The DRS systems are designed to support the full bandwidth between 2 200-2 290 MHz. Most DRS user spacecraft operate currently in the upper part of the band, a few in the middle and at least one in the lower part. Within the next decade most users, which do not require a multiple access link, are expected to be assigned frequencies in the middle part of the band. (The distribution of frequency assignments to satellites operating in the ground network is quite different.)

It is expected that only a few DRS users will occupy the lower part of the band. This might offer some flexibility in assigning high power FS transmissions which are otherwise incompatible with DRS sharing criteria to the lower part of the band.


3.7 E.i.r.p. spectral density considerations for point-to-multipoint systems


A number of contributions have been received regarding transmission characteristics of P MP systems. In one country at least 400 systems comprising a total of around 10 000 stations have been manufactured which operate at e.i.r.p. spectral densities between 4 and 7 dB(W/MHz) for the central stations and 11 and 19 dB(W/MHz) for the out-stations. These systems operate in the frequency bands 1 427-1 530 MHz (25%), 2 025-2 300 MHz (5%) and 2 300-2 655 MHz (70%) and it is expected that the characteristics for new 2 GHz systems will be similar. Other contributions on P-MP characteristics specify values between –10 and 12 dB(W/MHz) for central stations and between 8 and 12 dB(W/MHz) for out-stations. Without ATPC, the e.i.r.p. density range for central stations is thus between –10 and 12 dB(W/MHz) and for out-stations between 8 and 19 dB (W/MHz). With a minimum of 10 dB ATPC, e.i.r.p. density values of around 5 dB(W/MHz) would certainly satisfy transmit power requirements for central stations and to a large extent also for out-stations.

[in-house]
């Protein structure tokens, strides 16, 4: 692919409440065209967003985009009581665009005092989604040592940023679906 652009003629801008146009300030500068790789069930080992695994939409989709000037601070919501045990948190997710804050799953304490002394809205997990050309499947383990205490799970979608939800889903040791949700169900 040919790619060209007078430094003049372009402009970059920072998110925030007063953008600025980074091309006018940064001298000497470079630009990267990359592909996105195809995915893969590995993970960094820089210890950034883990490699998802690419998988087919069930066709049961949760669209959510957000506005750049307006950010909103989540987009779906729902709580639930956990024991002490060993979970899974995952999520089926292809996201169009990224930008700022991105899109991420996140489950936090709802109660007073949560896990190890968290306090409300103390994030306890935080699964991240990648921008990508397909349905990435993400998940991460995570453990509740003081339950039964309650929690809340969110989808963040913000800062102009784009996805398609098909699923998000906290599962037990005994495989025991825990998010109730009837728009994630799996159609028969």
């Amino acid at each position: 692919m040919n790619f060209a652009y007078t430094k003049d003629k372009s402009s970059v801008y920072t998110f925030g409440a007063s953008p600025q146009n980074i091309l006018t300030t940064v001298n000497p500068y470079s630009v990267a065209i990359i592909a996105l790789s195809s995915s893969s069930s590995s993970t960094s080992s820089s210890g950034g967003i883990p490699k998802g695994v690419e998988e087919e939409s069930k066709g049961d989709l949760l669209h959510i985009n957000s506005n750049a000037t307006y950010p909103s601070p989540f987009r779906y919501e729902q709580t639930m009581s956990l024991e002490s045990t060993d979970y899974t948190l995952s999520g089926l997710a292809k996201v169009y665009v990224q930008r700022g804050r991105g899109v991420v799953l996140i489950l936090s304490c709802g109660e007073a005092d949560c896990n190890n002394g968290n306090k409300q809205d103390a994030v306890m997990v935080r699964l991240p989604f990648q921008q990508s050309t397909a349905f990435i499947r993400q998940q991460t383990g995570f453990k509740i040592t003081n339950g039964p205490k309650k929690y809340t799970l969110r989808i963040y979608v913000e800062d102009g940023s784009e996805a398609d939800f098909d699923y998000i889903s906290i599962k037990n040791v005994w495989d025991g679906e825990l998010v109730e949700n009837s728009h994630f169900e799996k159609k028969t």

For high power/low density TDMA systems, the average loading at the out-stations is expected to be on the order of 40% of capacity which would permit the maximum e.i.r.p. density at an out station to be increased by about 4 to 9 dB(W/MHz). For an average loading in excess of 4% the acceptable increase can be based on the ratio between the actual number of subscribers per central station and the maximum number of subscribers.


4 Summary


Of key interest is the cumulative interference environment seen by spacecraft taking into account the identified mitigation techniques. Table 1 gives an overview of the sharing situation in the 2 025-2 110 MHz band for a 300 km orbiter and the effect of various interference mitigation techniques. The P-P radio-relay systems have similar power levels compared to the high power P MP systems and the results, assuming about the same number of stations, will be approximately the same. The interference situation becomes less critical with increasing orbit heights.

TABLE 1


Summary of the effectiveness of interference mitigation techniques applicable to low-orbiting satellites
operating in the space network, 300 km orbital altitude,
and receiving in the band 2 025-2 110 MHz





P-P radio-relay
systems

P-MP high
power(1) systems

P-MP low
power(2) systems

Expected number of installations within the next decade per MHz (worldwide)

5 000

5 000

500 000

Cumulative mean interference level (dB(W/MHz))

–139

–39

–132

Excess with respect to the sharing criteria